Both of the copy scripts in the last section work as planned, but they aren’t very forgiving of existing directory trees. That is, they implicitly assume that the “to” target directory is either empty or doesn’t exist at all, and fail badly if that isn’t the case. Presumably, you will first somehow delete the target directory on your machine. For my purposes, that was a reasonable assumption to make.
The copiers could be changed to work with existing “to”
directories too (e.g., ignore
exceptions), but I prefer to start from scratch when copying trees;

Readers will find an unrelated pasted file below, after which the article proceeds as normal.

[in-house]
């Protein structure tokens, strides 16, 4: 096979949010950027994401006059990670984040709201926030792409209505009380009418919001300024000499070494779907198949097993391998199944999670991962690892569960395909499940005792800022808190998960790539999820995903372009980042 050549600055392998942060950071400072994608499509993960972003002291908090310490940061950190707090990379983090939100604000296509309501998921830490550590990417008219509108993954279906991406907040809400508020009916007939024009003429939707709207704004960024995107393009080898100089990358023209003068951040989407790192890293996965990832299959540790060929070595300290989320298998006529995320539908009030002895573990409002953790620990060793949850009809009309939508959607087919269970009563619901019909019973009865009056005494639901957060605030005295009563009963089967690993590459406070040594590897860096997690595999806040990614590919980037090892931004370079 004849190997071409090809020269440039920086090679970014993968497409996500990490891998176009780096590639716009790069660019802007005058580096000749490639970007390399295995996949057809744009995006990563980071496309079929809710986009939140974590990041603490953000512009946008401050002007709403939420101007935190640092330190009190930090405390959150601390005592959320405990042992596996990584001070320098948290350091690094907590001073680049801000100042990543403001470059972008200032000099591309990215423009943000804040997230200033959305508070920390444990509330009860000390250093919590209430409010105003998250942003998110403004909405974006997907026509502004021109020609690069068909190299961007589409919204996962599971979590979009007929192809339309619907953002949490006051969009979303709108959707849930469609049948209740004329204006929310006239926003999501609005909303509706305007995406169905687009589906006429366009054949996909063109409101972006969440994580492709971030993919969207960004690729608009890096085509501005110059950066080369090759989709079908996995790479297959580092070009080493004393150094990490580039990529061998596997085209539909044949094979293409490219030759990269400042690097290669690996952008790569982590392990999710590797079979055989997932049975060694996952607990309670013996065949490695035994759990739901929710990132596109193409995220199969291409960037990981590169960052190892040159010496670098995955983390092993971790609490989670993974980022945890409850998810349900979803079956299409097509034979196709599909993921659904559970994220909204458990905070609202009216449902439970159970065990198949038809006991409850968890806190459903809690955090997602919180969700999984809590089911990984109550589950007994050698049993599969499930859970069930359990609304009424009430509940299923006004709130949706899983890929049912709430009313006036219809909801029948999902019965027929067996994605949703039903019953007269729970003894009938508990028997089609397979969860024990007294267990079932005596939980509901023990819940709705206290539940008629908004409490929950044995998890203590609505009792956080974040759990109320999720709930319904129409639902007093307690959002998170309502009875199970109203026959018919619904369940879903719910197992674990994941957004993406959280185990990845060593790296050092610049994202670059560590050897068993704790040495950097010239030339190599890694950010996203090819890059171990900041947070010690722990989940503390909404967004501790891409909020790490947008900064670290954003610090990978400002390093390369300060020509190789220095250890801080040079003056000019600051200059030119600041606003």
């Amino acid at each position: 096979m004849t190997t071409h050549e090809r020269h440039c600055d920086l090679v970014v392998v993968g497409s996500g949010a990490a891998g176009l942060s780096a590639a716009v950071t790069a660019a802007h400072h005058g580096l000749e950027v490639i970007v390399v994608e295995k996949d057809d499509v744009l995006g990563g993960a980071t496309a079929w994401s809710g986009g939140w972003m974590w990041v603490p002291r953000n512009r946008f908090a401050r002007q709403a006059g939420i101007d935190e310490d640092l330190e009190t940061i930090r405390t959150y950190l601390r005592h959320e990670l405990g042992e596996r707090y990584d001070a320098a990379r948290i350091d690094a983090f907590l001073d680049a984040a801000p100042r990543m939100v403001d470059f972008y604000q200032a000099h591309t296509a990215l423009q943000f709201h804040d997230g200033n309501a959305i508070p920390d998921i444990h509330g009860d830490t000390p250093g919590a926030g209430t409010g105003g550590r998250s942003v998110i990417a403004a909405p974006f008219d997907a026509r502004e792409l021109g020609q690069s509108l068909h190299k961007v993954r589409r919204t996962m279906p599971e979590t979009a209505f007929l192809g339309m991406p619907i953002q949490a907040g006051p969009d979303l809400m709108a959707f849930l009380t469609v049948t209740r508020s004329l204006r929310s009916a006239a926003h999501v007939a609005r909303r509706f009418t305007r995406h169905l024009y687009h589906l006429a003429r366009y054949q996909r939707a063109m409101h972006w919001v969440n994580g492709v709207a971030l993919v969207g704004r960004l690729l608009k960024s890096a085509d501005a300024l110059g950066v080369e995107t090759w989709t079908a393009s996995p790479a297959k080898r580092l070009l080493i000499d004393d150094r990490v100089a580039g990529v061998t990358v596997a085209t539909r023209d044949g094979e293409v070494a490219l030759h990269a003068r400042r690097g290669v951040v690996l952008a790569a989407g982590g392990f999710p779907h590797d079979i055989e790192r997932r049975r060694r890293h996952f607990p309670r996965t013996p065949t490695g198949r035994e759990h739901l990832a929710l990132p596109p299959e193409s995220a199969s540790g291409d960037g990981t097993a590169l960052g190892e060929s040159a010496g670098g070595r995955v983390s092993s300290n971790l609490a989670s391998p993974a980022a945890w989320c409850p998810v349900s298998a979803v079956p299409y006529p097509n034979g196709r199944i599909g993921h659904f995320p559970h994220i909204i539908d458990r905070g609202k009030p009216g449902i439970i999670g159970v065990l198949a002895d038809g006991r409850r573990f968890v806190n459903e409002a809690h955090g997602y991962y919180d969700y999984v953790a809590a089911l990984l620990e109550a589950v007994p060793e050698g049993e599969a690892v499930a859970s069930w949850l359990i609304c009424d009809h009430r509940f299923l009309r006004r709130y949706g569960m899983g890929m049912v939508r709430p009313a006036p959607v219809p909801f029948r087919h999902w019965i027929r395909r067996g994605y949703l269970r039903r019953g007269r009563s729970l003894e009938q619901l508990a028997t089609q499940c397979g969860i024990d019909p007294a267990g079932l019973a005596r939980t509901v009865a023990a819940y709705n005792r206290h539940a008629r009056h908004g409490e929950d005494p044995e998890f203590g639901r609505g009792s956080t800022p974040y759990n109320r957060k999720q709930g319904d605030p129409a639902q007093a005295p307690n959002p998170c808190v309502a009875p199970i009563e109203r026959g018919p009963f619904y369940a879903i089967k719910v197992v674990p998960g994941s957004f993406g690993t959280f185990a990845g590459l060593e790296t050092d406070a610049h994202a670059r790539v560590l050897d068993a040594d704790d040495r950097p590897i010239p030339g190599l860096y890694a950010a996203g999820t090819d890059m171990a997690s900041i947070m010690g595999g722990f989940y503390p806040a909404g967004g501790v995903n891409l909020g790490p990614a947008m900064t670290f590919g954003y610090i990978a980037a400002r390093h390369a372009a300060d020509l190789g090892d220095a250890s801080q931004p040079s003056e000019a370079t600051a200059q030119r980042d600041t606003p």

you never know what old garbage might be laying around in the
“to” directory. So when testing the copies above, I was
careful to run a
cpexamples command line to recursively delete the
cpexamples directory tree before copying
another tree to that name.
Unfortunately, the rm command used to clear the target directory is really a Unix utility that I installed on my PC from a commercial package; it probably won’t work on your computer. There are other platform-specific ways to delete directory trees (e.g., deleting a folder’s icon in a Windows explorer GUI), but why not do it once in Python for every platform? Example 5-22 deletes every file and directory at and below a passed-in directory’s name. Because its logic is packaged as a function, it is also an importable utility that can be run from other scripts. Because it is pure Python code, it is a cross-platform solution for tree removal. ...